It has been a busy and exciting few weeks for us at RFC in our efforts to improve access to fresh, sustainable and local food in Louisiana schools and beyond.
We first organized a push aimed at the U.S. House of Representatives’ proposed agriculture appropriations bill, that if passed as written, would allow schools to opt out of providing children meals with basic nutritional requirements – including not enough fruits and vegetables. Minimum nutritional standards for school food took years to establish. To now create a means to evade these requirements would be a real setback that mainly hurts our Nation’s most needy children. Today, students in the United States consume 35 to 50 percent of their daily calories at school, and what’s on the plates that kids get at school is especially important for the nearly 30 million children who receive government-subsidized meals – they often rely on food served at school to meet their basic nutritional needs. As nearly 20 percent of U.S. children struggle with hunger, school cafeterias are often the primary source for young people to access food to keep them healthy.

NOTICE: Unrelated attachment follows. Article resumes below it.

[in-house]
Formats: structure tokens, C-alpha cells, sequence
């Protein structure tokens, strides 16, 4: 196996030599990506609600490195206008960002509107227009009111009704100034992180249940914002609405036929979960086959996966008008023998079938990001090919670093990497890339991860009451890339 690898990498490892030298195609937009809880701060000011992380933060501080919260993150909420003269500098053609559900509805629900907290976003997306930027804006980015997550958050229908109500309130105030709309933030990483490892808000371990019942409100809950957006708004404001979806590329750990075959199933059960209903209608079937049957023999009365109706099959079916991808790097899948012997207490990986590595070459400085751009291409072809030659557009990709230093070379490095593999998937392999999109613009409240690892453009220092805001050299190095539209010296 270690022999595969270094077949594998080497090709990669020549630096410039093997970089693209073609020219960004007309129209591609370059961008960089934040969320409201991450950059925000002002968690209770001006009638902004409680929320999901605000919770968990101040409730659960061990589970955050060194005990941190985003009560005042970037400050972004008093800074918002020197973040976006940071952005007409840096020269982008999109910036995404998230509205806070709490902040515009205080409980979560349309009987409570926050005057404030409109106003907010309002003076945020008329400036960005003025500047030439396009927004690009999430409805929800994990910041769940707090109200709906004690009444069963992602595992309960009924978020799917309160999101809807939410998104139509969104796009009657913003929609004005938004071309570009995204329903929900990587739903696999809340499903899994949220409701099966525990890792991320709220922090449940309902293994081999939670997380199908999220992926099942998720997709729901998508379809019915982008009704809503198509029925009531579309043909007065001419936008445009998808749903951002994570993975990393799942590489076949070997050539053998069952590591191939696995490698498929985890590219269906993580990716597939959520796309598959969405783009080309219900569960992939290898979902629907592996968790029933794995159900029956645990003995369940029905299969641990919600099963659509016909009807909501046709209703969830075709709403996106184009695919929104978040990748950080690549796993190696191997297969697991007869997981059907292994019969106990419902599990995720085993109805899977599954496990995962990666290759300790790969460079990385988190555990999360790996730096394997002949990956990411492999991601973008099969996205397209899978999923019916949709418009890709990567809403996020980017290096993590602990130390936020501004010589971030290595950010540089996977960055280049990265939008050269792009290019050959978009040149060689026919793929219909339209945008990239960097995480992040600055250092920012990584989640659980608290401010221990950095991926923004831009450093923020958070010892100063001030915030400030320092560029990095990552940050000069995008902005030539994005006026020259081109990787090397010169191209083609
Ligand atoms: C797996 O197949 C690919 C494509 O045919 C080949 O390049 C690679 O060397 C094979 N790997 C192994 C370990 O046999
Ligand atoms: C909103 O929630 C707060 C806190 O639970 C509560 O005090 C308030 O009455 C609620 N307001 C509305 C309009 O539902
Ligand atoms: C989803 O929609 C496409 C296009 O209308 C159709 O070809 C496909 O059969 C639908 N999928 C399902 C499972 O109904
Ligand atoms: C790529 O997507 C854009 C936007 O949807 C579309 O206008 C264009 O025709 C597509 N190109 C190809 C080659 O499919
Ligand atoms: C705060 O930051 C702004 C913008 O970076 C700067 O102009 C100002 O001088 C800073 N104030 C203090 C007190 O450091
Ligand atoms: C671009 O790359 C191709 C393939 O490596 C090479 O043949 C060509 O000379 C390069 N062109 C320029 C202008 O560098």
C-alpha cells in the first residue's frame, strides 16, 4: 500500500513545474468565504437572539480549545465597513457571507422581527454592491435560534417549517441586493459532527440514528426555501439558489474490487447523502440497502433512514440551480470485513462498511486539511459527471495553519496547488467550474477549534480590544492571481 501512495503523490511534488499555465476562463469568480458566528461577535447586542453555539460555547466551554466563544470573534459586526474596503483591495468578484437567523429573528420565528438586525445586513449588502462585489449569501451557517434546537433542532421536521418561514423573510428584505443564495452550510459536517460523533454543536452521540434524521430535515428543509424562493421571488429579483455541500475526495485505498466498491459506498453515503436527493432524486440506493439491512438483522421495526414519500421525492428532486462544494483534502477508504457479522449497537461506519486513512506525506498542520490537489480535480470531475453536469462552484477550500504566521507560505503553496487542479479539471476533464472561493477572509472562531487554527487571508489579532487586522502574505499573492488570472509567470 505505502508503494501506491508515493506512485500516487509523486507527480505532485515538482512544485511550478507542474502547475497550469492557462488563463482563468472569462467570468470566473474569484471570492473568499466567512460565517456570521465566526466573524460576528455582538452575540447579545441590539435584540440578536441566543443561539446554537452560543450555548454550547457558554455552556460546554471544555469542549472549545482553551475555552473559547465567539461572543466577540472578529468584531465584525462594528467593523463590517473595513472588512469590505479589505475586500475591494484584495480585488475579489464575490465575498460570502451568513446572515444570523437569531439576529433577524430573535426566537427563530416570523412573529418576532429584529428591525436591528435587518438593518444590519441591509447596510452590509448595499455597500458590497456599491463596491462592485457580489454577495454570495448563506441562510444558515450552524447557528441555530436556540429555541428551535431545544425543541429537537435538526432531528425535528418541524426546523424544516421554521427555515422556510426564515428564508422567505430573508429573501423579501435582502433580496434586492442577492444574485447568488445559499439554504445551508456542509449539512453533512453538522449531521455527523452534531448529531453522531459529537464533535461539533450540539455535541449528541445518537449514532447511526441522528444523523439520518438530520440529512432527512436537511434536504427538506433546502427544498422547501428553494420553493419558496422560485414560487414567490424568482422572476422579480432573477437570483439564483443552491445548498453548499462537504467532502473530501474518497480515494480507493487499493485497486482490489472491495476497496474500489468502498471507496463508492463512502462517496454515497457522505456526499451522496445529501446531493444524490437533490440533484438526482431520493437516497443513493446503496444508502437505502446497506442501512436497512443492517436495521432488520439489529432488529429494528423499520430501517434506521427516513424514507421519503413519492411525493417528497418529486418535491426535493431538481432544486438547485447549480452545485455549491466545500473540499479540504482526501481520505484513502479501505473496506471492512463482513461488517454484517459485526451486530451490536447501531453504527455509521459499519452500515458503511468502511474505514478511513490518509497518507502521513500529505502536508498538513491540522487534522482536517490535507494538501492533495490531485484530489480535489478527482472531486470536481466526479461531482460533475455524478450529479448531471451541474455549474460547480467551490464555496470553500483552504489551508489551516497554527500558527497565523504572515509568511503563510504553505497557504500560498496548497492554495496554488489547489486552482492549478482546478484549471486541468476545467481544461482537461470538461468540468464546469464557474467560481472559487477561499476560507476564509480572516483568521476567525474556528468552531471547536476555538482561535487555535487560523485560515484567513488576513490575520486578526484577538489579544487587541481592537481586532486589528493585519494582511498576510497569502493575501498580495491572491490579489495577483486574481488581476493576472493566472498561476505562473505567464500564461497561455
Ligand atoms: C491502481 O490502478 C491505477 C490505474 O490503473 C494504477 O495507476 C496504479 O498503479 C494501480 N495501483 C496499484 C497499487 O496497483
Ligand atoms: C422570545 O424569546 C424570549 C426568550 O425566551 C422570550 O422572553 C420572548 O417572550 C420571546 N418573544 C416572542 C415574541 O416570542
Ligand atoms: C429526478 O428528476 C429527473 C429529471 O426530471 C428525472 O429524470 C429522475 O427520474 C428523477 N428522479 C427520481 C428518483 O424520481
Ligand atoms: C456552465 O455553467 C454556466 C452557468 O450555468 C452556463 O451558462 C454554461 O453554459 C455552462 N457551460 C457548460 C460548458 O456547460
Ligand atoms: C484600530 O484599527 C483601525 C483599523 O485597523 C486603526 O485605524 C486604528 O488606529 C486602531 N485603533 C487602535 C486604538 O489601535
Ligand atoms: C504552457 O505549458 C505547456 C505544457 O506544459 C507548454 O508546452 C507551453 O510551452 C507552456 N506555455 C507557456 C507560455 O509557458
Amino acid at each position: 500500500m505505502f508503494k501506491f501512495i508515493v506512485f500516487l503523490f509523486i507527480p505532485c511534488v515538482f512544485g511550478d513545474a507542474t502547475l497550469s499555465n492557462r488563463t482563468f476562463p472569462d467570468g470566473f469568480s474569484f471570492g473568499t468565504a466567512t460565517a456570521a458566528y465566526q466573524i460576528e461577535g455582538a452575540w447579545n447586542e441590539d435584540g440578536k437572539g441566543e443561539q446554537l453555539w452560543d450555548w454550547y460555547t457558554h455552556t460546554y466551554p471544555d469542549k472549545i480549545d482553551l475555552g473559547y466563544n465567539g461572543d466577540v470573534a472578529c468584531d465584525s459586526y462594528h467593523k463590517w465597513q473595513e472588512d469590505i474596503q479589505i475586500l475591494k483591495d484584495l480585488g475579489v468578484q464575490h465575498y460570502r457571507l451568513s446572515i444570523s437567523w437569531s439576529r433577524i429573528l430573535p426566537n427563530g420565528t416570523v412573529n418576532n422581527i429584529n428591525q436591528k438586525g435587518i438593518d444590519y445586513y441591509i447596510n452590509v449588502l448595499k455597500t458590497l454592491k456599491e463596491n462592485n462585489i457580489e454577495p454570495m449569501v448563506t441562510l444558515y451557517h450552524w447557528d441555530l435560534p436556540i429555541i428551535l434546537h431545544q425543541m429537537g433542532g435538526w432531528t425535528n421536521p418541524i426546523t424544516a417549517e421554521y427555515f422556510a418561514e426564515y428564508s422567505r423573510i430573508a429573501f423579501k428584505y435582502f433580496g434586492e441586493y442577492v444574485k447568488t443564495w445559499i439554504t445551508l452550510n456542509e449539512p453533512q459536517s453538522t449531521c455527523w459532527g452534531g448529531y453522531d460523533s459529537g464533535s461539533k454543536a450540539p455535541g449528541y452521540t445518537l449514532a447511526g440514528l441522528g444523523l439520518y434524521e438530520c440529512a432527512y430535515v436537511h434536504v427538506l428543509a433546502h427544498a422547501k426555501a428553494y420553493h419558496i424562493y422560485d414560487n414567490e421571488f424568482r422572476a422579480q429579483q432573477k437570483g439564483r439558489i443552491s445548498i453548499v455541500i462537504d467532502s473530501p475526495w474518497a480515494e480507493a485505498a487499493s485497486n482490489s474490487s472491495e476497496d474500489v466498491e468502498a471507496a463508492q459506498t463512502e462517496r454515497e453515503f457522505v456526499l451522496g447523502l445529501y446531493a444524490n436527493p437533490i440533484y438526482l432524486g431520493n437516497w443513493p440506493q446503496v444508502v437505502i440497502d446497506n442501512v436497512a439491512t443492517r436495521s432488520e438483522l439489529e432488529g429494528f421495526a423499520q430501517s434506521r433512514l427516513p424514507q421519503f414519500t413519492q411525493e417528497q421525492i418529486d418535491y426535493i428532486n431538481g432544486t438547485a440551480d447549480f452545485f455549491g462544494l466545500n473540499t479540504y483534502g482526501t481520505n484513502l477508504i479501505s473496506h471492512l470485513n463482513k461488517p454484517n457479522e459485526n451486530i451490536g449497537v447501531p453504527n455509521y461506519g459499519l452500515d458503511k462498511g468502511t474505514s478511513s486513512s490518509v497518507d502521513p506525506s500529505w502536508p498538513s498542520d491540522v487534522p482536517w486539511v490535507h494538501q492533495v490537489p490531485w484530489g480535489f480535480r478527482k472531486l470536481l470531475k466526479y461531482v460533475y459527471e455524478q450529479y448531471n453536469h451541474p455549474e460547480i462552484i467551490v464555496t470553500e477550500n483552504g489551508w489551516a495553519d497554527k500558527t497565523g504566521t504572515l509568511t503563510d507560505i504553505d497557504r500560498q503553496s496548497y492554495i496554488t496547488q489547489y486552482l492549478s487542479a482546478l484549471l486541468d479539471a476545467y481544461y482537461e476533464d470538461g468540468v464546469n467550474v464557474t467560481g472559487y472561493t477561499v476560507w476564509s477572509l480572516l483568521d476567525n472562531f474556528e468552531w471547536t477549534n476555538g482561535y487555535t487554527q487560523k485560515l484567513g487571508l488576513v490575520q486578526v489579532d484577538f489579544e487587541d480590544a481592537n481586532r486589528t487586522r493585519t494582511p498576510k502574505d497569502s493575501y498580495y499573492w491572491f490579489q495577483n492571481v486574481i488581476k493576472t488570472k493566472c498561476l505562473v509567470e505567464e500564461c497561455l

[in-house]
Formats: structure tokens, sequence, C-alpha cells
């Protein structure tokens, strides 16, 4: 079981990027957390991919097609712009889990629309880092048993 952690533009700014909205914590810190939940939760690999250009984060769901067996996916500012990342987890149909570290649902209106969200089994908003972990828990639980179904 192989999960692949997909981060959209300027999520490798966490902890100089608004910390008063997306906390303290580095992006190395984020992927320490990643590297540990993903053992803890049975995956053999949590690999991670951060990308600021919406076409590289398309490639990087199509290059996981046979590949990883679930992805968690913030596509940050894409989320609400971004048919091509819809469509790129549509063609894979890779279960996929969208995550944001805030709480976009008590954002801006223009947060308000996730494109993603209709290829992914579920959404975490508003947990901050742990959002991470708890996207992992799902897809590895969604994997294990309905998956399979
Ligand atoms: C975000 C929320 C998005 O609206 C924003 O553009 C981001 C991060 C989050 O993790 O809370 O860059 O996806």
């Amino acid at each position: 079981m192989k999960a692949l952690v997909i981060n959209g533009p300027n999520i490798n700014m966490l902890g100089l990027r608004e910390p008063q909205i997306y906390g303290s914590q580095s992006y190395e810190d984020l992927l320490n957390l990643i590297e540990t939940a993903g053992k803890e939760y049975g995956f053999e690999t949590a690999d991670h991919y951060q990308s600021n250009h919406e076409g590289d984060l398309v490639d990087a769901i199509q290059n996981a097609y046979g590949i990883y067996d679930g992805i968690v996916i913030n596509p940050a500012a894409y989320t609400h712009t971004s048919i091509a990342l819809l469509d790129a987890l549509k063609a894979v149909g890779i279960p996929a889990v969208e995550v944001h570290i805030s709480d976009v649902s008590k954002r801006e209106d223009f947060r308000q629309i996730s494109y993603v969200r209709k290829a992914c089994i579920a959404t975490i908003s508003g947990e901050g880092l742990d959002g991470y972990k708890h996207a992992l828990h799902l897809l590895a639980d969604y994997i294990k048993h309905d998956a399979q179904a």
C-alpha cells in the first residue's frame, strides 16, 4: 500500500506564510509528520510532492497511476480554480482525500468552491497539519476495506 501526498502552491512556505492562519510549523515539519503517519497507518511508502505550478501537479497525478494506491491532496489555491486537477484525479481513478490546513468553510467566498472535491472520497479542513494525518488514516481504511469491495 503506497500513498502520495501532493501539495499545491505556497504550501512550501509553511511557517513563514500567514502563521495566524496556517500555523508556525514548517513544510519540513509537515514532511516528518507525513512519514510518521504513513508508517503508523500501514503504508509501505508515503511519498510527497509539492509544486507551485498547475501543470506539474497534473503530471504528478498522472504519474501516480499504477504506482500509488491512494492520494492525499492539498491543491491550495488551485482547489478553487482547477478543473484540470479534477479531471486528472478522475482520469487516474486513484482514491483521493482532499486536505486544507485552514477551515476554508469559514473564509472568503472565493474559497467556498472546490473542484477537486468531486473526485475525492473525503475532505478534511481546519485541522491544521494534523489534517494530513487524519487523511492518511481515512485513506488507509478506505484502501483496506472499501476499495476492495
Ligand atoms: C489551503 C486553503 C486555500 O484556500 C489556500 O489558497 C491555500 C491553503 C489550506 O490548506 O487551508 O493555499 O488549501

RFC and organizations around the United States have banded together under the slogan #SaveSchoolLunch to get this waiver provision removed from the agriculture appropriations bill. On behalf of farmers, organizations and individuals from around the country, RFC has been pushing Congress to make sure school food provides what our kids need. The House still has not voted on this bill and WE NEED YOU to take action:
- Sign the Credo Petition calling for Congress to do the right thing and not lower standards for school lunch
- Call Your Representative at: 202-224-3121 (ask for your own Representative) and tell him/her to “amend the Agriculture Appropriations Bill by striking §739.”
- Check out the letter we sent to various Reps
We also recently guest lectured at the School Nutrition Association of Louisiana’s 61st Annual Conference in Marksville, Louisiana. The SNA brings together representatives from all sectors that work together to provide school meals. RFC led two break-out sessions that addressed state and federal requirements related to procurement and how schools can use legal tools to preference local food in their purchases. We also hosted a critical conversation about the current state of the Department of Defense Fresh Fruit and Vegetable Program in Louisiana, and how it can become a better utilized tool to access fresh and local food for schools.